"The Measurement of Risk-Taking
Propensity in an Industrial Setting,"
Fri., July 29, 7615 Haven Hall, at 10:00
a.m. Chairman F. C. Mann.
Doctoral Examination for Marion
Berta Gross Sobol, Economics; thesis:
"Correlates of Present and Expected
Future Work Status of Married Wo-
men," Fri., July 29, 2A Economics Bldg.,
at 10:00 a.m. Chairman, J. B. Lansing.
Placement Notices
A leading publishing firm needs sci-
entific literature analyst. B.S. in Phys-
ics, Electronics, Metallurgy, Mathe-
matics, Mechanical Engineering, Com-

munications, etc.
Dayton, Ohio.

New York City or

Town of Normal, Ill. City Manager;
Administrative position. Experience not
necessary. Bus. Ad. or Engr.
Metropolitan Planning Dept., Marion,
Co., Ind. Sociologist. M.A. Sociology or
B.A. plus 2-3 yrs. experience. City plan-
ning research studies and assignments.
Armstrong Cork Co., Lancaster, Pa.
Openings available, Technical (Engi-
neer, Chemist, Physicist), Nontechnical
(Advertising, Promotion, Public Rela-
tions, Credit Management, Market Re-
search.
Transamerican Freight Lines, Inc.
Detroit, Mich. Accounting major. Male
under 30 yrs. Accounts Receivable
Dept.
Scott Paper Co., Chester, Pa. Oppor-
tunities for Engineers (Machine De-
sign, Chemical, Mechanical, Industrial),
Patent Attorney (6 yrs. experience, B.S.
Ch.E. preferred), and Management De-
velopment Trainees.
Standard Oil Co. (Ohio), Cleveland.
Openings in Accounting, Bus. Ad.,
Chemistry, Engineering, Industrial Re-
lations, Mathematics. Also 10 openings
for Marketing Management " Trainees
(B.A., B.S,, or M.B.A.).

National Forge Co., Irvine, Pa. Cost
Control Supervisor. 23-28 yrs., ideally
possesses M.B.A., minimum of 2-4 yrs.
experience in Corp. budget or cost.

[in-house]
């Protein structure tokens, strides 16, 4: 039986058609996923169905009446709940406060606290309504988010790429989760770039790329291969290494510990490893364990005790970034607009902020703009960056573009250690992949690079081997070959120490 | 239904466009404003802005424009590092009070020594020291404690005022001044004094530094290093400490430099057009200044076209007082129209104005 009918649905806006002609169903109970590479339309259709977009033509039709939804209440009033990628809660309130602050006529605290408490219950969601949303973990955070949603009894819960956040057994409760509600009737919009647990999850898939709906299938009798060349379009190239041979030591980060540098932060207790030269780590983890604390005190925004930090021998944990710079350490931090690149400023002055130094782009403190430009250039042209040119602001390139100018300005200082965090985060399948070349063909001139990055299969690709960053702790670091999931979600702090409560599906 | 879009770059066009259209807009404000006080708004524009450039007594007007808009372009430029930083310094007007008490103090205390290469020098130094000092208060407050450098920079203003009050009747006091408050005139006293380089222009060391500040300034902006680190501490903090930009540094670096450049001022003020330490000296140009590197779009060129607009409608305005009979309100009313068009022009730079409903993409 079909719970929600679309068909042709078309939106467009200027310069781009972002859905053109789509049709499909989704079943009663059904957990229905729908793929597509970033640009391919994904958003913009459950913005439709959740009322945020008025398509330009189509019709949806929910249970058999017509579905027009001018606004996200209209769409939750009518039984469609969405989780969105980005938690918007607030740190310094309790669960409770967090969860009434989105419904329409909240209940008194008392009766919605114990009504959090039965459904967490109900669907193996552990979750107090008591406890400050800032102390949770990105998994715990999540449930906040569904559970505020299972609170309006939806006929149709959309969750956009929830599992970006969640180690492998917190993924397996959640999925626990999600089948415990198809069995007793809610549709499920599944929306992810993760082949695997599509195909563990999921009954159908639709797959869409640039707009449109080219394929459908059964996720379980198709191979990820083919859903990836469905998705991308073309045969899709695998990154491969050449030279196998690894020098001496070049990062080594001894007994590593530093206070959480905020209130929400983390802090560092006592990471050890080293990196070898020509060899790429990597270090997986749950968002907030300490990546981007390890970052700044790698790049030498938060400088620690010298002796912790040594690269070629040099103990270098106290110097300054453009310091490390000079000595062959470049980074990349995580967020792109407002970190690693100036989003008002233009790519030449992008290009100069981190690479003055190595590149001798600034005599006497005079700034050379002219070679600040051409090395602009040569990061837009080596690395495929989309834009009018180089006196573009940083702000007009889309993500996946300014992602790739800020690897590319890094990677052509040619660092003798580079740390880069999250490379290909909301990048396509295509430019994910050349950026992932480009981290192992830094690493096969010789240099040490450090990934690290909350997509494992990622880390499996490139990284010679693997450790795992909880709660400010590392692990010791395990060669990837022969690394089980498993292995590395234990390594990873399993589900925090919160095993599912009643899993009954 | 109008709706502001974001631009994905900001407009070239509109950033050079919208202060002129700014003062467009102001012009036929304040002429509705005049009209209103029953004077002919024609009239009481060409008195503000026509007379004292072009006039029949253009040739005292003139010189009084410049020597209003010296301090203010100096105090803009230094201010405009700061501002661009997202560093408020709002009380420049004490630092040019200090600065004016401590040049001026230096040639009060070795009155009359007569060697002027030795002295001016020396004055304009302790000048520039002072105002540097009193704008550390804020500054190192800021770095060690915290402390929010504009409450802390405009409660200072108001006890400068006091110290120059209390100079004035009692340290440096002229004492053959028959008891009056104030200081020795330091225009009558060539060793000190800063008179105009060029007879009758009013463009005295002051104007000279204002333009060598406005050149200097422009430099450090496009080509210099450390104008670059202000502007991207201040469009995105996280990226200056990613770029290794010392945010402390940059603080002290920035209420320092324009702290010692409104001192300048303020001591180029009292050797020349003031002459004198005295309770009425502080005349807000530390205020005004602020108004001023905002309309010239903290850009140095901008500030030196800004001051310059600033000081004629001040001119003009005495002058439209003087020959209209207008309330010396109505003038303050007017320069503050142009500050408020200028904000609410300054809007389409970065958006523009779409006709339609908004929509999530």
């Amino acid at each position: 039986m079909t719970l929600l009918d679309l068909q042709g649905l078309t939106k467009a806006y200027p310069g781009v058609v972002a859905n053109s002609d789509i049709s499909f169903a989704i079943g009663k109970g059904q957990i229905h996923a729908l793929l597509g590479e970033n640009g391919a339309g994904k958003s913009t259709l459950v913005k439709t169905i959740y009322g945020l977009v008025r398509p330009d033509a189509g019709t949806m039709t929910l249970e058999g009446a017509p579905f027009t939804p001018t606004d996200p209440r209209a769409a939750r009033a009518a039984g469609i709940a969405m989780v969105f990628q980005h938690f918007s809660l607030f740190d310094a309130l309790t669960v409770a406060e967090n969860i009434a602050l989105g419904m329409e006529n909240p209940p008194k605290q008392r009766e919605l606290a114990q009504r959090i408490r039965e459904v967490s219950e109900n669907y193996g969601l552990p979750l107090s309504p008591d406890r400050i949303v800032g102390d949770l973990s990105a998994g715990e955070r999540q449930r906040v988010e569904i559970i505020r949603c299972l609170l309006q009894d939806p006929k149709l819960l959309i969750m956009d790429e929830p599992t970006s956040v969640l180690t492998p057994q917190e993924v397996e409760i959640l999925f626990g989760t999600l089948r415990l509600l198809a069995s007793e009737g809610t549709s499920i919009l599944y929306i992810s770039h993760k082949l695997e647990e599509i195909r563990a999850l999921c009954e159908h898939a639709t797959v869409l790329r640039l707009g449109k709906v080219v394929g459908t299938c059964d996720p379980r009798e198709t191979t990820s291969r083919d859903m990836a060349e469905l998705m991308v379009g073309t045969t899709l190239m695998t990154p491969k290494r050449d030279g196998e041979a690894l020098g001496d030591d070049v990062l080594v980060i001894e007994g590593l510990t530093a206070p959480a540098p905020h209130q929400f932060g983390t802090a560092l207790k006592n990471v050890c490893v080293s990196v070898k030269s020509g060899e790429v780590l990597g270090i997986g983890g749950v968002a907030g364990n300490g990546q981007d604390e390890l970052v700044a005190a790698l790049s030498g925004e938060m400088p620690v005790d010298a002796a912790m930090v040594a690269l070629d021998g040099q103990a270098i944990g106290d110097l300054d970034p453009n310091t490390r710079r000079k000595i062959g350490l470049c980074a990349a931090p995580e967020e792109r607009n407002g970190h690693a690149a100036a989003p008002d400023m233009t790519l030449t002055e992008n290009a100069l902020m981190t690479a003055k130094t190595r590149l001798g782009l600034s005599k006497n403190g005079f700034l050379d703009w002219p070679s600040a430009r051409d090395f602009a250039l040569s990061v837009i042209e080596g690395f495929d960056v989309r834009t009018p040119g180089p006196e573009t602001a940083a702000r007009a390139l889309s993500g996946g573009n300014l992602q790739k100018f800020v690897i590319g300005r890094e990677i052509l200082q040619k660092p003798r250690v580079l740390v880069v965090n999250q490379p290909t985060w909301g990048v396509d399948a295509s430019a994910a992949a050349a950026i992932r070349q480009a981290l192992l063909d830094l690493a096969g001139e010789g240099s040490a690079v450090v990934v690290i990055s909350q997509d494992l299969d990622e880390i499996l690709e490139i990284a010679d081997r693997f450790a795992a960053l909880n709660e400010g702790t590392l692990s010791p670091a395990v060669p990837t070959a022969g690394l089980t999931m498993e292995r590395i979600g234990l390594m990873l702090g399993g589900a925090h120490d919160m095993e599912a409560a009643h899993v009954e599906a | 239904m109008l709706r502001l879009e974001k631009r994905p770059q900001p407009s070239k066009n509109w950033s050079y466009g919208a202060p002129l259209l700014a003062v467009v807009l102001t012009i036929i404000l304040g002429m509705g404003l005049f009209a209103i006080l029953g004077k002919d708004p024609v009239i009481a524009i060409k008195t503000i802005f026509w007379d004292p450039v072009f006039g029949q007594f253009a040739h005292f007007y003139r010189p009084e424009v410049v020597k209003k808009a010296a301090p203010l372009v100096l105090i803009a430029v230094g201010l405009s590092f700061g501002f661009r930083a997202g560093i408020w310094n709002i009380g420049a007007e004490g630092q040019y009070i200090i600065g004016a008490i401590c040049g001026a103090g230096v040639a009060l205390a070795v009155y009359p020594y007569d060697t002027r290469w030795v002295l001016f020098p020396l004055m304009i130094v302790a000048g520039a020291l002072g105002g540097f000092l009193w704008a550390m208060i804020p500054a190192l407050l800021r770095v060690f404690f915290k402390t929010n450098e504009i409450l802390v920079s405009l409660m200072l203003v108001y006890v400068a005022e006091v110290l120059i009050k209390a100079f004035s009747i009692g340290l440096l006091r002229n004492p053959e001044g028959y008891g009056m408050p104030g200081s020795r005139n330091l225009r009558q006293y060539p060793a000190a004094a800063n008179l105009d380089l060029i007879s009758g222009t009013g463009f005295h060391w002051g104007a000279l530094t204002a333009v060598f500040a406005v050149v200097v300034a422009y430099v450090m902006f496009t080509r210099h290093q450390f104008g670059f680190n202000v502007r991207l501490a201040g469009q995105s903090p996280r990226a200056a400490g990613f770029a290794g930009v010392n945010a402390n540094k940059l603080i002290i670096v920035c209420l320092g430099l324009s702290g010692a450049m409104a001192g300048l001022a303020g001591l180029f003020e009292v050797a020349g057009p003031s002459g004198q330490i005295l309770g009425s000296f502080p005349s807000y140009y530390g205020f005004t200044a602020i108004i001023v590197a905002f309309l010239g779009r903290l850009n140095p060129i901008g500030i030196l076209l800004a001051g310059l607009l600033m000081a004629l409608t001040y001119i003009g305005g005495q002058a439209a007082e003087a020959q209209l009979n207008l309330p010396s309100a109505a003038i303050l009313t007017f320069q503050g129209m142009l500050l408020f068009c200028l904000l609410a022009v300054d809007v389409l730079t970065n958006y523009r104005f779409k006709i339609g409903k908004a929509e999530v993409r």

For further information contact the
Bureau of Appointments, 4021 Admin.
Bldg.
The following schools have listed
teaching vacancies for the 1960-61
school year,
Fostoria, O. (St. Wendelin High Sch.)
-English or History.
Garden City, Mich.-English/Speech.
Garden City, New York - Guidance
Counselor.
Rogers City, Mich.-7 & 8th grade
English, Art, HS Biology. ,
For any additional information con-
tact the Bureau of Appointments, 3528
Admin. Bldg. NO 3-1511, Ext. 489.

Box office open 10-8 daily

$1.75

$1.25

Next week:

Mozart's opera, "DON GIOVANNI."

Purchase reservations now at box office. Extra per-
formance Mon., Aug. 8. - Dept. of Speech

I -- --

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---- - -
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- -- _____

,e4ar
.',~,%in wol
lidly ', , ""Il 1 Print4
S "'TI
~w \\

wejdin

EXTRA SPE,
For Today
2000D
(N~ SIZES 7-15, 10-44.1
4}::
Y ~

:CIAL VALUES
and Saturday
-RESSES
0 each'
10 12 -26/2 - To 1110-20

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f you are planning one, we
ely will enjoy helping you
rking out the details of your
ed needs.
We offer tasteful, beautiful
ing invitations and an-
ements, printed, embossed,

E

V ERETT'S

DRIVE-IN